from Latin America's Moment

Lopez Obrador's Presidency Will Roll Back Mexico's Gains

Mexico's President Andres Manuel Lopez Obrador takes part in an indigenous ceremony during the AMLO Fest at Zocalo square in Mexico City, Mexico. REUTERS/Edgard Garrido

His personalistic presidency threatens years of hard-won institutional gains.

Originally published at Bloomberg

November 30, 2018

Mexico's President Andres Manuel Lopez Obrador takes part in an indigenous ceremony during the AMLO Fest at Zocalo square in Mexico City, Mexico. REUTERS/Edgard Garrido
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On December 1 Andres Manuel Lopez Obrador’s self-proclaimed Fourth Transformation begins. Yet instead of kicking off a positive transformational change, the new president’s personalistic mission looks to end years of hard-fought institutional gains.

Over the last three decades Mexico has changed. What was once a closed commodity-driven economy is now open, globally competitive and dominated by manufacturing. A nation once known for its few haves and many have-nots has seen extreme poverty fall to 2.5 percent, infant mortality cut to a third, average lifespans rise by a decade, and the number of years children stay in school grow by half. Politically, decades of one-party rule ended in competitive if at times messy democracy.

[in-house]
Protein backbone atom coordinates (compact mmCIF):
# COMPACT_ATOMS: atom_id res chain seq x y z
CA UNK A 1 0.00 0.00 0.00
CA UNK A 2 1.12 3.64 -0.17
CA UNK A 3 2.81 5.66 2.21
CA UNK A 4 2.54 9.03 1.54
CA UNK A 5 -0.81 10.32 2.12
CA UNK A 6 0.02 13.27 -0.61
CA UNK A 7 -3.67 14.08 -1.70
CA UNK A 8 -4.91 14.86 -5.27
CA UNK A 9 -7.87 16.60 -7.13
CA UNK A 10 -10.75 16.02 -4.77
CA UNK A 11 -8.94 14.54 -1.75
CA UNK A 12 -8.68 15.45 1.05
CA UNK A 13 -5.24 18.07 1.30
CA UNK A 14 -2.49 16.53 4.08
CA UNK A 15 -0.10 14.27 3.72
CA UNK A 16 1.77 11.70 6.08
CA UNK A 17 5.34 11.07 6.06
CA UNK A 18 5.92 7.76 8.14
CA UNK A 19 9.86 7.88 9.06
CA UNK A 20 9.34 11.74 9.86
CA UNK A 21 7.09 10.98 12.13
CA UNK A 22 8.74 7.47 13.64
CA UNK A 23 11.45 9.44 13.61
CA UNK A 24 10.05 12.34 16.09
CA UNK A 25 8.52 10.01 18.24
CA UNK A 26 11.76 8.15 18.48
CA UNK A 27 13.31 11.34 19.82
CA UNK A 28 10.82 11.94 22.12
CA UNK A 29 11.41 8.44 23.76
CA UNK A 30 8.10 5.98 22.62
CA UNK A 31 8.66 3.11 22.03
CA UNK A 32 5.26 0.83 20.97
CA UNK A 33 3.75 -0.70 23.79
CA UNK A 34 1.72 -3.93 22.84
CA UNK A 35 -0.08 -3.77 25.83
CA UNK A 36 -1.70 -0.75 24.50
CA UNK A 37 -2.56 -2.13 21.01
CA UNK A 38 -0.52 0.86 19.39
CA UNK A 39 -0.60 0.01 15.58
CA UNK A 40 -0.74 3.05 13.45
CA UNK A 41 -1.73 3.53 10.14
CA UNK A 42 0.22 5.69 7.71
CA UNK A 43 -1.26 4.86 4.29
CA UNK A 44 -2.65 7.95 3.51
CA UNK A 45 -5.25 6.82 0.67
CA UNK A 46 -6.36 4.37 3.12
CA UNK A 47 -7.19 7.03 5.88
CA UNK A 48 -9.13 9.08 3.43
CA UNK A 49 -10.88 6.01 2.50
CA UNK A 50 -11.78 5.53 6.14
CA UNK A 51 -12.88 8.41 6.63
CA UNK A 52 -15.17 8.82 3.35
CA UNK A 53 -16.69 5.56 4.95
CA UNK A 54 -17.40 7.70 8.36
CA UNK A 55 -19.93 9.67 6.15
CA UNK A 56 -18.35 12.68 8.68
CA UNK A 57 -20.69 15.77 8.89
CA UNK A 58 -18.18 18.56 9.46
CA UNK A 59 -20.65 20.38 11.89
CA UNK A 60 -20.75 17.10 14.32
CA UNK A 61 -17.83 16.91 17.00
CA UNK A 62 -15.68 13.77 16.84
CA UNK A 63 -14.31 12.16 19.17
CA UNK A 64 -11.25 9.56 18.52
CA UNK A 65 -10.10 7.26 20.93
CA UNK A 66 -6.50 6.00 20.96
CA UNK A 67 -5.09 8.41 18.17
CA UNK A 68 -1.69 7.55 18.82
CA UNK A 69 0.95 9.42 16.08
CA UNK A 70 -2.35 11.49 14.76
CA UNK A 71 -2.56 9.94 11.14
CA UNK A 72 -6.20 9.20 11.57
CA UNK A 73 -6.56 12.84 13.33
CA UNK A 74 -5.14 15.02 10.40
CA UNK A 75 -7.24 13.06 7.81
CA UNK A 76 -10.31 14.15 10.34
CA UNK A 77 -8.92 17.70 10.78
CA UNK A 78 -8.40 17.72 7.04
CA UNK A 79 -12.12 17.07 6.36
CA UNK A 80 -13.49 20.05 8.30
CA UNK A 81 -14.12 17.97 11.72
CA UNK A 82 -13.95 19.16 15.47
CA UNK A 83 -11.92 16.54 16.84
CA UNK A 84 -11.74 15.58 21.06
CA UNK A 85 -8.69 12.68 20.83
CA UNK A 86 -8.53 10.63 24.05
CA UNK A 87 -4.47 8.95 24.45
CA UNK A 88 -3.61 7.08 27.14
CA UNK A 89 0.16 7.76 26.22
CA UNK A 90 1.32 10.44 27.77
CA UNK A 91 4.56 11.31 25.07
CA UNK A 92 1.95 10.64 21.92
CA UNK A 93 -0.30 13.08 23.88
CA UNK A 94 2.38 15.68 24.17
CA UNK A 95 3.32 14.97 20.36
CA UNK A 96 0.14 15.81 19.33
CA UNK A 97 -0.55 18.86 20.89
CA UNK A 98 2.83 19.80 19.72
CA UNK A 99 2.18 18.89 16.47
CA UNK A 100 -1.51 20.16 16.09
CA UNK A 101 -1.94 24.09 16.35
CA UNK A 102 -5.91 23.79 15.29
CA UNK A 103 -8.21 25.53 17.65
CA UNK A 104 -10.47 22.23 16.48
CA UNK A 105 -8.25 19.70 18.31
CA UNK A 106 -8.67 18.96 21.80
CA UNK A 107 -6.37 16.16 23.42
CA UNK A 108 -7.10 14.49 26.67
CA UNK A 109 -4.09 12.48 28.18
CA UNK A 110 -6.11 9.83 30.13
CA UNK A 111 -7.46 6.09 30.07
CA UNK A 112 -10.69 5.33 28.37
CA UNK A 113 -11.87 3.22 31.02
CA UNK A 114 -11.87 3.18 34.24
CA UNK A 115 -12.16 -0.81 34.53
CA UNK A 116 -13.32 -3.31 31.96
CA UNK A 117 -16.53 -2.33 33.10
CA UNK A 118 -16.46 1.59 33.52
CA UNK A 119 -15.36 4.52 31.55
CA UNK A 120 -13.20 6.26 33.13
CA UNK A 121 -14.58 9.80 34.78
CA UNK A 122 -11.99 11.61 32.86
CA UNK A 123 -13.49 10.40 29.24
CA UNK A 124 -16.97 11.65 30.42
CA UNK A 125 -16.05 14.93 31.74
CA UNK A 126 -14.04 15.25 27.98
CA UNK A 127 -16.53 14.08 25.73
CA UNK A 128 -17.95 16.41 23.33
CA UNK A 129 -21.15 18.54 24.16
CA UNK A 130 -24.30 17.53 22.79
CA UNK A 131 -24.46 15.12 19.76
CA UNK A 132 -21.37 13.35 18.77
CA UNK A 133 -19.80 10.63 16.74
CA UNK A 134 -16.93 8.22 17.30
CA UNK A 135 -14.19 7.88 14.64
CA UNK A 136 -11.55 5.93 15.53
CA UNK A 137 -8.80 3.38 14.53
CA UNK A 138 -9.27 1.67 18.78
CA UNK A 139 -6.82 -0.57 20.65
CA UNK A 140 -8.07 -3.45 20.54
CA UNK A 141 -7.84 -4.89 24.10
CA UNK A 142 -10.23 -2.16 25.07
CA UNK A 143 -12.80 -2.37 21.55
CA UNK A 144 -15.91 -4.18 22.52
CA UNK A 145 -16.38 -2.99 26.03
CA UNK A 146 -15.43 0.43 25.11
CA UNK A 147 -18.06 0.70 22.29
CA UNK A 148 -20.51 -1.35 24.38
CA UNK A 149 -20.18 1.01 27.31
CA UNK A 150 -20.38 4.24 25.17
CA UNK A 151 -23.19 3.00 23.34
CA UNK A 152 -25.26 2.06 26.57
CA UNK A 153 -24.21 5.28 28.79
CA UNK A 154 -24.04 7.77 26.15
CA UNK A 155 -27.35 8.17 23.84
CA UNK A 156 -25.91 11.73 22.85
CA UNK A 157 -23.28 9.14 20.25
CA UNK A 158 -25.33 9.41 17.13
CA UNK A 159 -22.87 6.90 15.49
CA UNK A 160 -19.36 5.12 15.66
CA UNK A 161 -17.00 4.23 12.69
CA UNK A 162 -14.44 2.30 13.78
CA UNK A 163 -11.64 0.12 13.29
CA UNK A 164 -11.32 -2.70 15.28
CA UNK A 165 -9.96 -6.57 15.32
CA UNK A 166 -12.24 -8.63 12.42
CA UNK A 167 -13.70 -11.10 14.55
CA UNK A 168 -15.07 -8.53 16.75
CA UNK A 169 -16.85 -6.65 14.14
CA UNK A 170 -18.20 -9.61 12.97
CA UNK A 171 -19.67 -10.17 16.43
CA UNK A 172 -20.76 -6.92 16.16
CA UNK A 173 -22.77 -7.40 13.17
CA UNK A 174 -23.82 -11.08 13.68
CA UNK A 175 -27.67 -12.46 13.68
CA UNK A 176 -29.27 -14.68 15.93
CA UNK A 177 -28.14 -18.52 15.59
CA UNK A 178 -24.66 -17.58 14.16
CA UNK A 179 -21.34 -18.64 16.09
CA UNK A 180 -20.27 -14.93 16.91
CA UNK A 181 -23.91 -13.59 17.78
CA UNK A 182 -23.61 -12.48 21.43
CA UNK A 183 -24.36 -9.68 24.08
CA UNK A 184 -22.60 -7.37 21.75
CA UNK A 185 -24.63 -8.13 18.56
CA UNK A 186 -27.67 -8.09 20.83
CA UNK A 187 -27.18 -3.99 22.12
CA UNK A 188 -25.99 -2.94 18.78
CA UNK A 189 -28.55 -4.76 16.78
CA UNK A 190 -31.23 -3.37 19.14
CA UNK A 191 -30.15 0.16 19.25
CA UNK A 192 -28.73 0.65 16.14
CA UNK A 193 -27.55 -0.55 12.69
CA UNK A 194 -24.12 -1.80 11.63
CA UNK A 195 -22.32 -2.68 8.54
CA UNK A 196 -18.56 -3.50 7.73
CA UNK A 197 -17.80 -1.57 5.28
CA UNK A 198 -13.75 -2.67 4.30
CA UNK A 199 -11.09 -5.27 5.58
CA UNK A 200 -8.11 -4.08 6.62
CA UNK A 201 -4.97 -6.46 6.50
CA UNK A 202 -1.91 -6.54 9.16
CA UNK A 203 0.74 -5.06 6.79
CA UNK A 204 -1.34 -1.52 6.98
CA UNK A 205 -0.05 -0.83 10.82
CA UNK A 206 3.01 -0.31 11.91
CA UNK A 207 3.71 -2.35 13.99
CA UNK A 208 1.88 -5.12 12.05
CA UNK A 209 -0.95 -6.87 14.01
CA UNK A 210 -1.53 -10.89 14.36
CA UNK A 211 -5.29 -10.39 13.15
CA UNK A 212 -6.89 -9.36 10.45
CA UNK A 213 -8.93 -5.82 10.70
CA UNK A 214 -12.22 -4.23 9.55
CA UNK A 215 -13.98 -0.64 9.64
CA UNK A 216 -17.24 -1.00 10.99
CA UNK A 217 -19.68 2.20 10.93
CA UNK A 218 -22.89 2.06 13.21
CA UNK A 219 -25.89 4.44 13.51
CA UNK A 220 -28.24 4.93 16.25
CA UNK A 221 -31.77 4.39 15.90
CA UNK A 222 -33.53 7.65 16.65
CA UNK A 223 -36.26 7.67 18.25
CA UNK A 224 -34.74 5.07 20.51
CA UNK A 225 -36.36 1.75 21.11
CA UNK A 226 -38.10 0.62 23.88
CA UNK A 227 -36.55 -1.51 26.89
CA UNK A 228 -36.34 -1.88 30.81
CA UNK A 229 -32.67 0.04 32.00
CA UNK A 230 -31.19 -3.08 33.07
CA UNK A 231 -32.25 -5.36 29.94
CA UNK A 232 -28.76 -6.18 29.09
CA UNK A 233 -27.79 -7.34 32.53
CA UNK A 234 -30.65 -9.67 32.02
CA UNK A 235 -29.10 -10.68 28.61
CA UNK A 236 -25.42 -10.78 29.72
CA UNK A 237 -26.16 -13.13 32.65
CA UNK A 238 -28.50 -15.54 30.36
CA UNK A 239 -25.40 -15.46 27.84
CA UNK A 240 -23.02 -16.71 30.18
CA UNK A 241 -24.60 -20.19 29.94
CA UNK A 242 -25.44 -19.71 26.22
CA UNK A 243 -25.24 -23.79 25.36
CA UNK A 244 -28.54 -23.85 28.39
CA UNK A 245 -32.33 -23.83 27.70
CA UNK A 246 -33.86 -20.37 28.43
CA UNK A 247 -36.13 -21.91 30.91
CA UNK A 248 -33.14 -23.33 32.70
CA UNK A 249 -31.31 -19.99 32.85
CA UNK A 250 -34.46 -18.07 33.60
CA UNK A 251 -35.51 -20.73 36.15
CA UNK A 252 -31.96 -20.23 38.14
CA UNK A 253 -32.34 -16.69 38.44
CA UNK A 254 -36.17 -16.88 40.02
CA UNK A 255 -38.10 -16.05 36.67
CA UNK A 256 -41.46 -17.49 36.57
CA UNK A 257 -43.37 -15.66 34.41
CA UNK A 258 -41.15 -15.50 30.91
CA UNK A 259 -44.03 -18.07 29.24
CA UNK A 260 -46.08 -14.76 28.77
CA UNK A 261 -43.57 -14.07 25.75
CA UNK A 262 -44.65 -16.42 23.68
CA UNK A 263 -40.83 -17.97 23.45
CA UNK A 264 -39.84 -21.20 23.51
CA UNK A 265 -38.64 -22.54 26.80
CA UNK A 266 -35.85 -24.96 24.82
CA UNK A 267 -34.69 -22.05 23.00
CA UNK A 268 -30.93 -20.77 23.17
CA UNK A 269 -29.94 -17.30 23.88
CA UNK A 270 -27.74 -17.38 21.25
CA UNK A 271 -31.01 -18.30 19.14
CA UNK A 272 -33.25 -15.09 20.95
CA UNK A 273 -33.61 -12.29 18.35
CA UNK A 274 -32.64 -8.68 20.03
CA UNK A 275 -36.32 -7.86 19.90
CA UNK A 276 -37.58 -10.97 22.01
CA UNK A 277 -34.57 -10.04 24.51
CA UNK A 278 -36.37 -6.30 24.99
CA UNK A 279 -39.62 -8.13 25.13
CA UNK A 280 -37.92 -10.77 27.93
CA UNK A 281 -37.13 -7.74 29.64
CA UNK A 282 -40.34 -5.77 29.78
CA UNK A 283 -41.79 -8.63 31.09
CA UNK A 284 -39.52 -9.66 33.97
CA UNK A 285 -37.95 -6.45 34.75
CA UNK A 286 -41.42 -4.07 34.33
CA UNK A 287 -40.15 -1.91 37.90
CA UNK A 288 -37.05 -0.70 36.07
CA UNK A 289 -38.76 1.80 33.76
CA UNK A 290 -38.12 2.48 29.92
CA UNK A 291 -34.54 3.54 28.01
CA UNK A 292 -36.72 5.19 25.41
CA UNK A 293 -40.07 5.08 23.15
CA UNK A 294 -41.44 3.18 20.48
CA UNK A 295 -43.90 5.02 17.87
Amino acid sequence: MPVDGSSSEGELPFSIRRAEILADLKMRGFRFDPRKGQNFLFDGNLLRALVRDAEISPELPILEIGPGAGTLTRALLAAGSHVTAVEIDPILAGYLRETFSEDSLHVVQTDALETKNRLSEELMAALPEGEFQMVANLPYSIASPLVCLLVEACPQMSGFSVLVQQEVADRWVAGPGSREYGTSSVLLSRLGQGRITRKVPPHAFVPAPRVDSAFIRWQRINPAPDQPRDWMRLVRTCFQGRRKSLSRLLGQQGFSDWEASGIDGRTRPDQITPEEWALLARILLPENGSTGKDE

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This slow-moving transformation also embodies a bigger achievement: a shift away from informal, personalistic, and centralized power through the strengthening of institutions. Pushed by opposition politicians, civil society organizations, investigative journalists, entrepreneurs and the decisions of millions of business owners, workers, and voters, Mexico has become a place with a diverse and increasingly independent private sector, with greater transparency and access to information and incipient but growing political checks and balances.

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More on:

Mexico

Populism

Elections and Voting

Emerging Economies

NAFTA

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